SETTING FREE THE KITES

It’s not often that we read a book with as many laughs as tears, but Alex George has done it again with his new novel, Setting Free the Kites. The novel has been marketed as a coming of age story of a young Robert Carter who we meet on his first day of junior high. He is viciously bullied by a boy who has tormented him for all his elementary school years when suddenly the new boy in school, Nathan Tilly, steps in to rescue him.

Nothing particularly new here you might say. The author, however, has included adults in the coming-of-age genre not just as parents of the young teens, but as adults who are also coming of age. If we are lucky, as we see, maturity has no finish line.

The setting is Haverford, Main, a coastal city nearly dependent on its summer tourist business since the closure of its paper mill. The year is 1976. A sub-setting is the Carter family business, a seasonal amusement park, first begun by Robert’s grandfather and now operated by his father.

Mary and Sam Carter have two sons, Robert and Liam. Liam, already seventeen when the story opens, is wheelchair bound by Duchenne muscular dystrophy. Liam’s path to his eventual death is traveled separately by each member of his family and, as Robert’s and Nathan’s friendship grows, Nathan will walk it as well.

Nathan Tilly and his parents have recently moved from Texas, living outside Haverford, within sight of the ocean. His mother spends lonely hours on the beach and at home with her typewriter, and his father takes an old boat out fishing. He also builds and flies kites. The boys’ friendship grows quickly enough that when early-on Mr. Tilly falls to his death while flying a kite from the roof of his house, the reader understands that more than death will draw the boys together.

Setting Free the Kites is the story of Robert and Nathan and their life-changing friendship. It is also the hidden world of the anticipation and denial by Robert and his parents of Liam’s approaching death. It is the story of a seaside town and its passing landmarks and how those landmarks both challenge and seduce the youth who want only to leave town as soon as they’ve finished school.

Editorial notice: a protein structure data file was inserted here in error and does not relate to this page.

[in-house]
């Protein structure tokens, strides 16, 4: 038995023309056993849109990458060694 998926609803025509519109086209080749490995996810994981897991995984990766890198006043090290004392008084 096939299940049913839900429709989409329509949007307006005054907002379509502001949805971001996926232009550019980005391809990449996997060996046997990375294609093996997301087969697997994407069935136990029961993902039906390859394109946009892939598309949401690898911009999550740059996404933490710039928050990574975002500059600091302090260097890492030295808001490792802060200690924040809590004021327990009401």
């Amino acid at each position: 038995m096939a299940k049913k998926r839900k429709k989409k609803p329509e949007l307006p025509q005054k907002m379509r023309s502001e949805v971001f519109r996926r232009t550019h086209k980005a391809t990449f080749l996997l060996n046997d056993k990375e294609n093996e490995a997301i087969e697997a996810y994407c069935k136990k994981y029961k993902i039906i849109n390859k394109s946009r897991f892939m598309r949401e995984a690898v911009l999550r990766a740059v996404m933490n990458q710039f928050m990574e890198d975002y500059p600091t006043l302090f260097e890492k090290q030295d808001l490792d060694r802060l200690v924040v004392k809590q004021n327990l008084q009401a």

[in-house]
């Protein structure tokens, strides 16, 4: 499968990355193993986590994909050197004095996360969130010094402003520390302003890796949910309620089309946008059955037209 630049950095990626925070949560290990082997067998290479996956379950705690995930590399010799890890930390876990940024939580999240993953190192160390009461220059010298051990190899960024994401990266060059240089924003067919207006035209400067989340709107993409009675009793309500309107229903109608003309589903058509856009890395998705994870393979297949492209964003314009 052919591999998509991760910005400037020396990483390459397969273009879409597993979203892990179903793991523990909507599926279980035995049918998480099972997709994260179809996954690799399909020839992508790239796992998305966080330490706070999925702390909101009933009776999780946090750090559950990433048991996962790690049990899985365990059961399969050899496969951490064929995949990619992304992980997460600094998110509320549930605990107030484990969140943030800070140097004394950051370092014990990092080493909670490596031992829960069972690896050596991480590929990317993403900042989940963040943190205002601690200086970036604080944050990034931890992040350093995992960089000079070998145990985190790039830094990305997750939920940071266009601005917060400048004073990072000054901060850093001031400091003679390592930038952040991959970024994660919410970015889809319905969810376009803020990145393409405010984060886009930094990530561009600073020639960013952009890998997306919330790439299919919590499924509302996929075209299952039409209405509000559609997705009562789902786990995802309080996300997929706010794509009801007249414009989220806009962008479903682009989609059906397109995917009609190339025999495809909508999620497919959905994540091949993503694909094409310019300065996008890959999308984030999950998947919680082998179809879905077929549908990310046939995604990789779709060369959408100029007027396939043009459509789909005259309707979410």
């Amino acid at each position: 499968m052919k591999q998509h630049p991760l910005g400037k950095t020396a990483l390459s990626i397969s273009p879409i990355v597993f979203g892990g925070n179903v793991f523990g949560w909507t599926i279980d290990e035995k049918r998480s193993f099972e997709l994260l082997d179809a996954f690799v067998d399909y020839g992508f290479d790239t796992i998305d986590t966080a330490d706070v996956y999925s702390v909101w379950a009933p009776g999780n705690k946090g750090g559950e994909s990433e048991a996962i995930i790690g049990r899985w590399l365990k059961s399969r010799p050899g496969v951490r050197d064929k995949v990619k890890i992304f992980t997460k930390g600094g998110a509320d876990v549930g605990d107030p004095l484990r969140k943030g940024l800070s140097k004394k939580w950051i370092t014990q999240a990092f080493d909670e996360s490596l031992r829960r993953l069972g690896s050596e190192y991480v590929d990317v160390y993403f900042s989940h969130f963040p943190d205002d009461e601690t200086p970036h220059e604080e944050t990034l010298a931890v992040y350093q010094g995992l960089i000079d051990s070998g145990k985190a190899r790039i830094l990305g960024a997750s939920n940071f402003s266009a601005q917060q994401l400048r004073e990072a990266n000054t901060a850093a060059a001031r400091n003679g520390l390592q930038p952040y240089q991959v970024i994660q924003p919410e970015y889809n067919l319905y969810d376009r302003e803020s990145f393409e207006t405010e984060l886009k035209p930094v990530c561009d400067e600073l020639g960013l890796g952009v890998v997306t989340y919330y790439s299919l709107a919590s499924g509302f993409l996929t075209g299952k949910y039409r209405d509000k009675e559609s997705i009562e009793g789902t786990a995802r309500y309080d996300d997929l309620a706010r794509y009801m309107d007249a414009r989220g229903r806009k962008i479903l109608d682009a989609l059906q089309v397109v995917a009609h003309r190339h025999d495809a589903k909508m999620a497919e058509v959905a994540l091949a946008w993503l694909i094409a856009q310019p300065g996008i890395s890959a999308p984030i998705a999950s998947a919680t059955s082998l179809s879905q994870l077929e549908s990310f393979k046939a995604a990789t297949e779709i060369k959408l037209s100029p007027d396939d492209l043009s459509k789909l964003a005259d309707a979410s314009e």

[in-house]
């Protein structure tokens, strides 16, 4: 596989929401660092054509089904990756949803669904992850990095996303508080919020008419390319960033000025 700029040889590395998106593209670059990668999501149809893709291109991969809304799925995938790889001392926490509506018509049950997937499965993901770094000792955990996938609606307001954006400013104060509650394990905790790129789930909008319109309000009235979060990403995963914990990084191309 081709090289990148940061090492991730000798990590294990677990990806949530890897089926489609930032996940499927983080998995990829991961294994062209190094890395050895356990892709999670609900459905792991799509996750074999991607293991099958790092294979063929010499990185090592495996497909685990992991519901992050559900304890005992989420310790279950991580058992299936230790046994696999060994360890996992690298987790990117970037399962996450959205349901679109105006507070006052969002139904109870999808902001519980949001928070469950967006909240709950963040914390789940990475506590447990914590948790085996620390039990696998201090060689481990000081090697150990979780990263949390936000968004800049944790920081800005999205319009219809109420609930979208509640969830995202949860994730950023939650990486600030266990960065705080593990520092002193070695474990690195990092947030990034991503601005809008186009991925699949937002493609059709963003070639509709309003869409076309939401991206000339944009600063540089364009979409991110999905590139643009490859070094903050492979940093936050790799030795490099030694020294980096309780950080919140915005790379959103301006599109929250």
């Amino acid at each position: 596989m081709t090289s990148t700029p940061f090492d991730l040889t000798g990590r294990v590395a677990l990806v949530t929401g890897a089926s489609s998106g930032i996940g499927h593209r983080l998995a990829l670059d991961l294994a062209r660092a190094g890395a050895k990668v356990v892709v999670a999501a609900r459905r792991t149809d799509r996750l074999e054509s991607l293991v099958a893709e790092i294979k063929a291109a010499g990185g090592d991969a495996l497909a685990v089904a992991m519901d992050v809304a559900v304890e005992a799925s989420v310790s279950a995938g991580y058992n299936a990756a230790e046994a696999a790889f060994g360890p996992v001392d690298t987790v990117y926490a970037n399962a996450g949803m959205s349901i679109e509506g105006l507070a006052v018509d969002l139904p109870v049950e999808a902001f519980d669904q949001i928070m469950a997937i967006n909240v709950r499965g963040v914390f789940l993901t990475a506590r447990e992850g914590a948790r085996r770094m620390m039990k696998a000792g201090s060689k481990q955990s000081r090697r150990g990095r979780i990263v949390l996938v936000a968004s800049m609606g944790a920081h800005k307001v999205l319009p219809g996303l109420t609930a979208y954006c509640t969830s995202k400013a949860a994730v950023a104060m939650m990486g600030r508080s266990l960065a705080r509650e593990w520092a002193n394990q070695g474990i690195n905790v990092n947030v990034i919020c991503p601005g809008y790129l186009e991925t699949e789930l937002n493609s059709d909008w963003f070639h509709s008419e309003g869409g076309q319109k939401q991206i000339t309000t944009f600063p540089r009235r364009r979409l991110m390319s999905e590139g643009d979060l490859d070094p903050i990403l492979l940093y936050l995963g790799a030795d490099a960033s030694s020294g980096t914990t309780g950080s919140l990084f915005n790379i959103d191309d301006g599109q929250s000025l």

Alex George’s storytelling stands out in is his ability to present life’s harsh realities with a tough tenderness. The enormous emotional chasm created by the death of a child or spouse, or friend, and its effect on all those connected to those deaths, has seldom been written with such heartbreaking truth. The strengths and weaknesses exhibited by all the novel’s characters remind us that loss can also be another word for growth. And growth, after such losses, does not come easily, especially the loss of a child, regardless of age.

How Ann and Sam Carter deal with the eventual death of their son, Liam, sets the stage for all the expected and most unexpected events that bring them to the brink of ending their relationship with each other, Robert and the town. I can’t think of a character in this novel that does not demand one’s attention. Without giving any more of the story away, it is enough to say that by the end of the novel, George brings all the loose ends together demonstrating his prowess as a master storyteller.

American music is important in this novel just as it is in George’s first novel, A Good American. Alex George has a unique talent to capture the life of boys and men in ways I have not read before, and yet the women in his two novels are pivotal. Setting Free the Kites is both the title of the book and ultimately, powerful words to live by.   –  Sunny Solomon

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